The condominium conversion of the Upper East Side’s Manhattan House – a landmarked 20-story, 584-unit rental complex, located at 200 East 66th Street and built in 1951 – is now wrapping up, the Observer reports. O’Connor Capital Partners shelled out $623 million for the exclusive rental property back in 2005. Today, the complex sports 495 condominiums and an additional 93 rent-stabilized units. Twenty-six of the condos have yet to be sold. Gordon Bunshaft of Skidmore, Owings & Merrill originally design Manhattan House, and Sasaki Associates designed the building’s private garden.
The TWA Flight Center at John F. Kennedy International Airport has been out of commission for 14 years, but if all goes according to plan, it will welcome a new slew of visitors starting in just a few years. MCR Development is planning to redevelop the landmarked 1962 Eero Saarinen building into the TWA Flight Center Hotel. It got approval from the Port Authority of New York and New Jersey in September, but yesterday announced that it is commencing the city’s Uniform Land Use Review Procedure, or ULURP.
In mid-2014, Caerus Group acquired the three-story former Eberhard Pencil Factory building at 74 Kent Street, in Greenpoint, for $7.5 million. Now, the developer is converting the landmarked, 17,413 square-foot property into commercial space, according to Commercial Observer. Office space will be located on the second, third, and cellar levels, while retail space will occupy the ground floor. Each floor will feature outdoor space and 6,000 square feet of green space is planned on the roof. Hustvedt Cutler Architects is designing the conversion and completion is expected in the first half of 2016.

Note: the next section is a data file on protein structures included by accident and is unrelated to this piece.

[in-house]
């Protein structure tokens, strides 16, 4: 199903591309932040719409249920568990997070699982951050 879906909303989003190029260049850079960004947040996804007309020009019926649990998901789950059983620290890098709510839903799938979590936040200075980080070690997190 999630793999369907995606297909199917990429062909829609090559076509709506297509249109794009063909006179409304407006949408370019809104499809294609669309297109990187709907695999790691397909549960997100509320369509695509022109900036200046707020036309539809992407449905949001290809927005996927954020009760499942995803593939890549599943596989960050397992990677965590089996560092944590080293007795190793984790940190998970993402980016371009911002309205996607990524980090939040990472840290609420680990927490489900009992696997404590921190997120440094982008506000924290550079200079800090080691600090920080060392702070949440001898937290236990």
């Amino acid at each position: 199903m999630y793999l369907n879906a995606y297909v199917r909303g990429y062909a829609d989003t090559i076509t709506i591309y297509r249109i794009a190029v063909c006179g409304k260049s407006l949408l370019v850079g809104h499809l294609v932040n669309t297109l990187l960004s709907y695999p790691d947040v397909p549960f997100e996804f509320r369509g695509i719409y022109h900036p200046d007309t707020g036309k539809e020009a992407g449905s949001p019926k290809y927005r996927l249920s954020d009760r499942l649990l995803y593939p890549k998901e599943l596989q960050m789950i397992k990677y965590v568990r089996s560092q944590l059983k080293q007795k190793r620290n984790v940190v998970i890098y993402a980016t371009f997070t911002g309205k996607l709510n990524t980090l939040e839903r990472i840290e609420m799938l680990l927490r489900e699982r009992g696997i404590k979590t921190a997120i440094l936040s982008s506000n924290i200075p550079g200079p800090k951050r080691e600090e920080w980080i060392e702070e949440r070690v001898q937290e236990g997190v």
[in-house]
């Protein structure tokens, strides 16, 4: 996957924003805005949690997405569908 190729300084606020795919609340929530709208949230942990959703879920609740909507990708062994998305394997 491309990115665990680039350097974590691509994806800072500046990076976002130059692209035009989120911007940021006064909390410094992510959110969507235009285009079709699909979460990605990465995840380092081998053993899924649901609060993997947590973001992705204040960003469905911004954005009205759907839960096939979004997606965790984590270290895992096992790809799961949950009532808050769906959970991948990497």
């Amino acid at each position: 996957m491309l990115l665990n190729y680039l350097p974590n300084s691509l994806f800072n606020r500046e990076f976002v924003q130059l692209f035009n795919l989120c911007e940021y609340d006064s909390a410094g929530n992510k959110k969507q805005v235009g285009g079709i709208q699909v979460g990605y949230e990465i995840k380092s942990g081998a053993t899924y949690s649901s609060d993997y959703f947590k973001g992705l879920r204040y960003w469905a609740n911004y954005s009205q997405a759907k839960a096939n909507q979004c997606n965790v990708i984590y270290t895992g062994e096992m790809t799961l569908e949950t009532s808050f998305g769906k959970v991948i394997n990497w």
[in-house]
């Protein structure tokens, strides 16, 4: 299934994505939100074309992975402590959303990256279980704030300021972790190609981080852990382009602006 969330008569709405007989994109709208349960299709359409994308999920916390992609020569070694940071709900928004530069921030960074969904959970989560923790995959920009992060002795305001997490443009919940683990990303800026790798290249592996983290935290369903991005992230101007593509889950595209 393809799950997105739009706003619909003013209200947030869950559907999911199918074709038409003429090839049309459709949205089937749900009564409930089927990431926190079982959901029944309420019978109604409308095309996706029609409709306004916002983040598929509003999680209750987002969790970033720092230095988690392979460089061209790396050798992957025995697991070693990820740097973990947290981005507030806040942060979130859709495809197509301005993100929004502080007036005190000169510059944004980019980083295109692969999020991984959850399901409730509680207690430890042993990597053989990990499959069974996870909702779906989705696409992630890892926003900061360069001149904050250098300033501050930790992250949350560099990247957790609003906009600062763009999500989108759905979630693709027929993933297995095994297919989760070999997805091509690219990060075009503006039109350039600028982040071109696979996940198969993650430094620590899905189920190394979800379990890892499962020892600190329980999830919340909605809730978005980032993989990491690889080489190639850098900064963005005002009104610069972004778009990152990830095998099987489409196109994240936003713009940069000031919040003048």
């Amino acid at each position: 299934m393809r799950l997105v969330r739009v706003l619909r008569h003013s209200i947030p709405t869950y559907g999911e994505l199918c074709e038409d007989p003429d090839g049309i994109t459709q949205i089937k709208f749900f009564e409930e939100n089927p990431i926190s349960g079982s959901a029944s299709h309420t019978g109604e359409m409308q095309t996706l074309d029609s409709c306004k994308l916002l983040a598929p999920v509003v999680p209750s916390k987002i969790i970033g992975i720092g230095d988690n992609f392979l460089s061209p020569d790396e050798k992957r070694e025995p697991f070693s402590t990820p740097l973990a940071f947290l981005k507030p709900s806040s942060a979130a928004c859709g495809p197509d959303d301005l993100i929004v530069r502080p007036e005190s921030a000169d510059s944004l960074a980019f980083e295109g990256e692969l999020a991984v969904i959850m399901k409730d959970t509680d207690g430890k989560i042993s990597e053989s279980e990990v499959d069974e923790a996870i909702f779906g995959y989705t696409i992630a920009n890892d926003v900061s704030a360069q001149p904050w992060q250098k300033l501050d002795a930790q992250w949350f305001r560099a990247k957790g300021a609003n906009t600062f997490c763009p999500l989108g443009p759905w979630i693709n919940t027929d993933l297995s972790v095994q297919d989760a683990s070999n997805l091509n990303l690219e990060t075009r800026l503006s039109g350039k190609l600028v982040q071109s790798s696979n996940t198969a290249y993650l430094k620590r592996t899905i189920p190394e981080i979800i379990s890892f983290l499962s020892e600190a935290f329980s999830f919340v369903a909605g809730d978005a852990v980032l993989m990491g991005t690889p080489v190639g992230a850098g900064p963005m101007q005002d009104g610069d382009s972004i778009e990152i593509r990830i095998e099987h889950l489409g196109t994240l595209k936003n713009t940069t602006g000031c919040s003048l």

The IFC Center, deeply in need of more space, is one step closer to an expansion. The Landmarks Preservation Commission recently approved plans for the movie theater at Sixth Avenue and West 3rd Street to expand to a vacant lot behind it at 14-16 Cornelia Street. That would bump IFC’s five theaters seating a total of 480 people to 11 theaters seating a total of 948 people, while also clearing out the sidewalk with added lobby space.
New York City has a new historic district. On Tuesday, the Landmarks Preservation Commission, in a unanimous vote, designated the Bedford Historic District in Brooklyn. That means 824 more buildings now fall under the commission’s oversight. It also means the green street signs will eventually be replaced with brown ones.